Orange and easyMobile are not the first to clash over company colors. In Germany, Kraft Foods Inc. last year won exclusive rights to the lilac color associated with their Milka chocolate following a dispute with a biscuit and waffle manufacturer.
WIPO joint work program with ECLAC
WIPO and the Economic Commission for
- a policy forum where policymakers will consider what can be learned from IP success stories in the developing world;
- a comprehensive analysis of factors affecting the systemic environment of technology management and IP, which would favor economic development in the countries of the region; and
- a high-level training course on technology management and IP aimed at policymakers and experts.
ECLAC, headquartered in Santiago, Chile, is one of the five regional commissions of the United Nations. Its main objective is to contribute to the economic and social development of Latin America. To this end it coordinates action and reinforces economic relationships among the countries of the region and with the other nations of the world.
New Courses at the WIPO Academy
Students and professionals will be able to take advantage of an expanded range of intellectual property (IP) courses offered by the WIPO Academy this year. The 2005 program features enhancements to the distance learning program, as well as the WIPO Summer School. Completion of the Academy’s distance learning General Course on Intellectual Property (DL 101), available in Arabic, Chinese, English, French, Portuguese, Spanish and Russian, is a prerequisite for participation in the new courses.
The new courses, offered on a fee basis with reduced charges for participants from certain countries, include:
- Advanced Course on Copyright and Related Rights (DL 201) available in English, French and Spanish. Issues covered include recent developments and trends in international copyright law, and WIPO’s role. Course dates: May 1 to July 10;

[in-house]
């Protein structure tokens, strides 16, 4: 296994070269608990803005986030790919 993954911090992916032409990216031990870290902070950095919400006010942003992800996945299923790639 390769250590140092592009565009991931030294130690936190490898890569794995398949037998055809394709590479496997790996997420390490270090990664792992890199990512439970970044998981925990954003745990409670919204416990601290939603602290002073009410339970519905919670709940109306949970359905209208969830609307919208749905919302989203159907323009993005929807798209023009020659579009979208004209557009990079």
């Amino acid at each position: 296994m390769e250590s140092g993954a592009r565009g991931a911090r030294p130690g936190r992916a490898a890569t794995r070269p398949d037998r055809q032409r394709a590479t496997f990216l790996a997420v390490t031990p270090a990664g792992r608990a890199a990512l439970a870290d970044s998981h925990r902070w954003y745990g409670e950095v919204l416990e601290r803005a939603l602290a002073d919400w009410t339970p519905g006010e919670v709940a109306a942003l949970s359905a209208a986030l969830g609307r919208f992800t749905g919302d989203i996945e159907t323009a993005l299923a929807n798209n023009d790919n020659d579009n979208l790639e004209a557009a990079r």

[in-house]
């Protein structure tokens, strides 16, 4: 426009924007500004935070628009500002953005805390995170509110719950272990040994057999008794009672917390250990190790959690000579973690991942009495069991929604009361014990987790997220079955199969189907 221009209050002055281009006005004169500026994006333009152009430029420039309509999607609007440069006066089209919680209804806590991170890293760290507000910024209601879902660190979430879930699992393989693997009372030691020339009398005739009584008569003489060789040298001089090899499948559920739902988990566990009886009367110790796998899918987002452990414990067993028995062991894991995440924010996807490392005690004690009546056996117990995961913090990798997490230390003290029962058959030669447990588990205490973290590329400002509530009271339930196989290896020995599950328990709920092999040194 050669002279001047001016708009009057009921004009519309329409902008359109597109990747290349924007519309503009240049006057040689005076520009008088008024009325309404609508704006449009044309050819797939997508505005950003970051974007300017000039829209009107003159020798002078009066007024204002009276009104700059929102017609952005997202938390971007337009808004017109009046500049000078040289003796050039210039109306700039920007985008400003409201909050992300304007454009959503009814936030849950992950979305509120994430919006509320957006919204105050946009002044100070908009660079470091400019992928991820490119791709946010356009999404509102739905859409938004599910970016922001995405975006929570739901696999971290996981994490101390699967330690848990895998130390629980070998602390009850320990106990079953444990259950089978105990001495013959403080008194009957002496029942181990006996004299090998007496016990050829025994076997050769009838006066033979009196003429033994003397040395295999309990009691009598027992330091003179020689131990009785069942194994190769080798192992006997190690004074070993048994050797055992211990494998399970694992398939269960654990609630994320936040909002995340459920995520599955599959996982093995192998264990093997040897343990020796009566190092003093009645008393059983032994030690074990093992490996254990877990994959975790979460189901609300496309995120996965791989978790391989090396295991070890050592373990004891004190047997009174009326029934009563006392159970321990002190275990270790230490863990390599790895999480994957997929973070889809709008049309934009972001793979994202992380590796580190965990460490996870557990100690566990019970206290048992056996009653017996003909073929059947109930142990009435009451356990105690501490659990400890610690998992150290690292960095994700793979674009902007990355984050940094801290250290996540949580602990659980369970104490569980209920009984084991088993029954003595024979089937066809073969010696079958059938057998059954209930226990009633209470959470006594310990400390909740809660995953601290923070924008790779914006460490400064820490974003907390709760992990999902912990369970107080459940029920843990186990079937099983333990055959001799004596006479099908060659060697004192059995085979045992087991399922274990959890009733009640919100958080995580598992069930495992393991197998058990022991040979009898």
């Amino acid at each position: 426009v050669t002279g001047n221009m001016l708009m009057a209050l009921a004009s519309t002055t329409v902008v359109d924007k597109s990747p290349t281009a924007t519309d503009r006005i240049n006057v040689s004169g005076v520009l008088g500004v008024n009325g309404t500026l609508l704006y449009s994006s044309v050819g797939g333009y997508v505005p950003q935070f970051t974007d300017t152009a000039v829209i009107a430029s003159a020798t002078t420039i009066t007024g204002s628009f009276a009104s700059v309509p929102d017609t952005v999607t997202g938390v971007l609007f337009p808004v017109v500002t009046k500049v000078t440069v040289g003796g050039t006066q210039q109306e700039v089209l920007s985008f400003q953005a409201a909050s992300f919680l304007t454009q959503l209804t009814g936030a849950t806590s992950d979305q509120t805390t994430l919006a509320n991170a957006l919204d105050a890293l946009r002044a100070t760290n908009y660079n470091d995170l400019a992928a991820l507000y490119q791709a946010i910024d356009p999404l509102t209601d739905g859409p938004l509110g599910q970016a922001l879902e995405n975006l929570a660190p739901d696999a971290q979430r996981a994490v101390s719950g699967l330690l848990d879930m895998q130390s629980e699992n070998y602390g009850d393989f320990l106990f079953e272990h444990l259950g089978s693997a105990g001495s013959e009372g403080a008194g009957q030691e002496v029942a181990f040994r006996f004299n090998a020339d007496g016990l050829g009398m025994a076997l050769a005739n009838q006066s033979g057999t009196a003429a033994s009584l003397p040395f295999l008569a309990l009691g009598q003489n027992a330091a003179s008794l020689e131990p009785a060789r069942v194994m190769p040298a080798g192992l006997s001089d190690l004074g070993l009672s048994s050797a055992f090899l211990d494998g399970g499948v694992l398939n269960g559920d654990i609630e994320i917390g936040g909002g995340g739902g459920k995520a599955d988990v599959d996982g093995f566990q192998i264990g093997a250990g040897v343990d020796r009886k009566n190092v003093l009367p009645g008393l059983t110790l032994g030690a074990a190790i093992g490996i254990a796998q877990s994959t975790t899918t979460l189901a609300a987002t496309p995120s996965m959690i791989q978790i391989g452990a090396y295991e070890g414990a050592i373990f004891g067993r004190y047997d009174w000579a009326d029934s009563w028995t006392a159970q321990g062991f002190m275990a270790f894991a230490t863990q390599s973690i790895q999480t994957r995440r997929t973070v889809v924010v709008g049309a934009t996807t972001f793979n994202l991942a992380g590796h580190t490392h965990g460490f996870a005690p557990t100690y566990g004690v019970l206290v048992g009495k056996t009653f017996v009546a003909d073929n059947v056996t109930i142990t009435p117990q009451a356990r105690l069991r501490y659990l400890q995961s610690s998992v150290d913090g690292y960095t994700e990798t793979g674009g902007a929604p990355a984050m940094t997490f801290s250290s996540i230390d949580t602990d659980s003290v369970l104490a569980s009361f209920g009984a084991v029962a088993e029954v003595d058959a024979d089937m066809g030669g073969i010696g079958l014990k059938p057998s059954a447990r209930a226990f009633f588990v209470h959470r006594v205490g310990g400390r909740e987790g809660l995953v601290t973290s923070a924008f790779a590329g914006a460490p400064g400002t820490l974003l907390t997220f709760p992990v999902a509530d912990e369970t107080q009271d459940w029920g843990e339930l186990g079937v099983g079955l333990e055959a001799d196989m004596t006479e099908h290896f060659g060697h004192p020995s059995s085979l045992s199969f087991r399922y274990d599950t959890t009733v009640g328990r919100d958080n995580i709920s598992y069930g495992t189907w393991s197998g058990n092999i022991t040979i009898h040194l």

- Advanced course on Electronic Commerce and Intellectual Property (DL202) available in English. This covers IP aspects of e-commerce in copyright, trademarks and patents. Course dates: May 1 to June 15.
Three additional courses: Traditional Knowledge and Intellectual Property (DL 203), Biotechnology and Intellectual Property (DL 204) and the International Protection of Plant Varieties (DL-205) are expected to be launched later this year.
The WIPO Summer School will resume this year. This is a four-week program in English held in
Some 38,000 students, professionals and government officials from over 180 countries have benefited from the courses offered by the WIPO Academy since it was set up in 1998 to meet the rising demand for IP training and education.
The WIPO Magazine is intended to help broaden public understanding of intellectual property and of WIPO’s work, and is not an official document of WIPO. The designations employed and the presentation of material throughout this publication do not imply the expression of any opinion whatsoever on the part of WIPO concerning the legal status of any country, territory or area or of its authorities, or concerning the delimitation of its frontiers or boundaries. This publication is not intended to reflect the views of the Member States or the WIPO Secretariat. The mention of specific companies or products of manufacturers does not imply that they are endorsed or recommended by WIPO in preference to others of a similar nature that are not mentioned.